By Annette Hinkle
A Conversation With Holly Browder who co-owns Browder’s Birds Pastured Poultry Farm on the North Fork with her husband, Chris. This Saturday, Browder will be at the Sag Harbor Farmers’ Market to talk about raising backyard chickens.
How did you and Chris get started in the organic chicken business?
This is our fourth season — we started in ‘09. We were both in the city and were looking to do something different. My husband was a banker. He apprenticed for Garden of Eve in Riverhead. He just loved it. I still worked in the city McKinsey & Company. Garden of Eve lets you do your own project when you apprentice there. Someone was raising pigs, so Chris decided to raise poultry, because he was inspired by Michael Pollan’s book “Omnivore’s Dilemma.”
Going from the financial world to poultry farming is a big life change. How have you and Chris adapted?
It’s fun. You don’t make a lot of money, it’s lifestyle choice. There’s a romantic vision of life on the farm, but the reality is, you work every day. As a banker, he had long hours but got paid a lot. I was at a consulting firm, it was the same thing. Now every day we’re collecting eggs. It’s pretty relentless, but nicer to be outdoors.
How much land and how many chickens do you have?
We have five acres in Southold. Over the winter we purchased a farm that we live on, it’s 16 acres but we haven’t moved over the chickens yet. This year we have 300 egg layers, 1,000 meat chickens and we’ll have 10 lambs. Last year we had five.
In Sag Harbor residents are allowed to keep a limited number of hens but no roosters. How important are roosters anyway?
If you wanted to actually breed chickens you’d want a rooster, but it’s easy to maintain a flock without a rooster. You just have to replenish with new hens when they get older. There will be a dominate female if there is no rooster who sleeps highest on the roost and determines the pecking order of eating.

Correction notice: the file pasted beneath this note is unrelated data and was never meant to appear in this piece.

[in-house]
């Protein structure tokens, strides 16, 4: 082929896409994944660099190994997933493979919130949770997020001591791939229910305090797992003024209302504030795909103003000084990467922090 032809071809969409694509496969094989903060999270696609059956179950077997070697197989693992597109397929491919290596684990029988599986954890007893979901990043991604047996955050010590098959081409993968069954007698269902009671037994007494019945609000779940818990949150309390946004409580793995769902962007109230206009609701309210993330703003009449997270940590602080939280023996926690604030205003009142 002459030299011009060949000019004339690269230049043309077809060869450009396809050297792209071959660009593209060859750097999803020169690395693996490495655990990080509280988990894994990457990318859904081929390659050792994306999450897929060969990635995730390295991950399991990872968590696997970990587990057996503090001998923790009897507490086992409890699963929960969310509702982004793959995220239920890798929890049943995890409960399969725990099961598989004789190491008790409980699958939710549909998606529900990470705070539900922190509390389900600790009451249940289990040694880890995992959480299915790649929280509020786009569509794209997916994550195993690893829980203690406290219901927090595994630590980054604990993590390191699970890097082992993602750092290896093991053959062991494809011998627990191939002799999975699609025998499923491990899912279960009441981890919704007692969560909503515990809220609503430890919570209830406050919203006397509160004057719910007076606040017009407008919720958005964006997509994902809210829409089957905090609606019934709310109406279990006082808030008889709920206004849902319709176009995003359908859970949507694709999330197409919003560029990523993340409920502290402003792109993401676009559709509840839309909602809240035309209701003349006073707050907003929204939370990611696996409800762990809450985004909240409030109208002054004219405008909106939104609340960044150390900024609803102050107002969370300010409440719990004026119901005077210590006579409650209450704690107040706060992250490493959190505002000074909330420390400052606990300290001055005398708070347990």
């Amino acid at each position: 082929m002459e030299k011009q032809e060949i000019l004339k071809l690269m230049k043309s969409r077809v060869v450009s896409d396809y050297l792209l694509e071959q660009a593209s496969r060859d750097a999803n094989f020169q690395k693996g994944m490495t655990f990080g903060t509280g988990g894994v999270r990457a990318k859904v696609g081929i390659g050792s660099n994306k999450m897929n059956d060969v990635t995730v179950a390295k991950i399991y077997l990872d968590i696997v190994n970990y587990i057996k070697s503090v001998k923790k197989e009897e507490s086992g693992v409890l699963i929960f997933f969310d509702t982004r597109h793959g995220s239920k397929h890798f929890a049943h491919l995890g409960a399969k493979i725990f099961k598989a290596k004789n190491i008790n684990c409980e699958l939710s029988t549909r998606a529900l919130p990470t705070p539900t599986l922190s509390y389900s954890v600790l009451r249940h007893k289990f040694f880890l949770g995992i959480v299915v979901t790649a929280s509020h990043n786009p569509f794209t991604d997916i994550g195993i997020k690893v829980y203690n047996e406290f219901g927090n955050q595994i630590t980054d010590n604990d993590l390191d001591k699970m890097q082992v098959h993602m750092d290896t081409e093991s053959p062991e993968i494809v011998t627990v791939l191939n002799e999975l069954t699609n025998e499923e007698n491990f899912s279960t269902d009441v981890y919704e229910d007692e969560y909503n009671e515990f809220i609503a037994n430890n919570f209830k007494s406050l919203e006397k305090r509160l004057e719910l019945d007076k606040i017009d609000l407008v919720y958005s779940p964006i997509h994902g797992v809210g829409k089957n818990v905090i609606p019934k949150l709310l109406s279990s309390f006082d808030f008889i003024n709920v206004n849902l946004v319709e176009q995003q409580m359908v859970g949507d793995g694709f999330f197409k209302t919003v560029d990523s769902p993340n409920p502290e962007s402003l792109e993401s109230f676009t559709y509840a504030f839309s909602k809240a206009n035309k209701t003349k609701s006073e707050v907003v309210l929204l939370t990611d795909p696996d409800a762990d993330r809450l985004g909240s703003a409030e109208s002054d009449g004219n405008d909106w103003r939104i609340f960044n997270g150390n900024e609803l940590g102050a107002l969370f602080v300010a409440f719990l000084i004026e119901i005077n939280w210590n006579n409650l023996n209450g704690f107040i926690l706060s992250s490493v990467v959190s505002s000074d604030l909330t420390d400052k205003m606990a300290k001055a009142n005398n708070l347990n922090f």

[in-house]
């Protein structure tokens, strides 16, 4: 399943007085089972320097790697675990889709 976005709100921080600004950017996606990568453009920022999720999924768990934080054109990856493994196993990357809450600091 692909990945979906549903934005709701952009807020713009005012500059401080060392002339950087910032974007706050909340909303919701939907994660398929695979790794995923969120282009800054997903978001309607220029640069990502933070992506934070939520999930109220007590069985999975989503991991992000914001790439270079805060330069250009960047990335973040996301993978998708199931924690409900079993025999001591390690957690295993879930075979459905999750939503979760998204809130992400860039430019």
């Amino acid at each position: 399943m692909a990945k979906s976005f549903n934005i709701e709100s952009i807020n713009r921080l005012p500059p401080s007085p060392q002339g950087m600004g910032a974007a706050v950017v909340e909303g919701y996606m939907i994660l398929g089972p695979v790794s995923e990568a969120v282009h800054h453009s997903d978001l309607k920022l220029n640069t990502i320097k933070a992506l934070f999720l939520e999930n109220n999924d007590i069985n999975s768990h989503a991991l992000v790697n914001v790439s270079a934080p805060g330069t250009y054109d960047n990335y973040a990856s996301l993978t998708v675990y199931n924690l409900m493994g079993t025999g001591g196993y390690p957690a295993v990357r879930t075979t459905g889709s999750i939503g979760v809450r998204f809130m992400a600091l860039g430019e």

So pecking order is more than just an oft used cliché?
From the time they’re in the brooder, little babies puff their chest out and butt males to see who’s stronger. There are always the chicks that eat first and those that eat last and hang out.
How old are the chicks when you get them?
The pullets we buy are 16 to 20 weeks old and almost ready to lay at five to six months. Pullets cost more, but can lay faster. Chicks are cheaper but you have to raise them. If you raise them from chicks, and the time to order chicks is in spring, they bond more with people.
Chickens are very friendly, social and good with children. They’ll know when you come out to feed them and some will jump on your shoulder.
What breeds do you recommend?
There are hardy breeds and there are those for warm weather. For this area you want a mix. I like New Hampshire Reds and Rhode Island Reds, which lay 250 to 300 eggs annually and are cold hardy, so you can leave them outside year round.
The egg color is based on breed. If you want white eggs, and hardly anyone does, you want Leghorns, like the character in the old Loony Tunes cartoon. They’re a hot weather breed and very heat tolerant.
What’s the life span of a hen?
Chickens will lay for two years and then production drops off. We keep a geriatric ward and they die on their own. Most pass away between three and four years.
What about coops, space and number of birds?
You want a little outdoor area and a place for a chicken coop. It can be anything like a dog house. It just has to be safe at night and protected from predators.
You need to have decent outdoor space — there should be two square feet per bird in the coop and four square feet in outdoor run areas. You also should have at least two chickens because they’re social. They lay about an egg a day, so figure out how many you want based on the number of family members. I think three or four chickens is manageable.
What effect do chickens have on your yard?
To contain them you can make a chicken run. For free range, let them roam. Many people have backyards that are fenced in, they will get anywhere they want to go in the yard. The love to scratch around and also eat greens. If you have a garden it’s hard to protect your greens.
What about ticks? Do they eat those?
They really do eat ticks and other stuff we hate. They have good eyesight to spot microorganisms in the soil. They’ll eat everything there and there’s no time for the grass to regenerate. That’s why our coops are on wheels, so one part can recover where they scratched the dirt.
And once it recovers, I bet you have great grass.
Our grass grows fast and is dark green because of the chicken poop. Instead of mowing it, we put the lambs ahead or after the chickens to mow down the grass. They work well together.
Holly Browder presents “Raising Chickens in Your Backyard” this Saturday, June 29 at 11 a.m. at the Sag Harbor Farmer Market, Bay and Burke Streets. For information on Browder’s Birds Pastured Poultry Farm visit www.browdersbirds.com.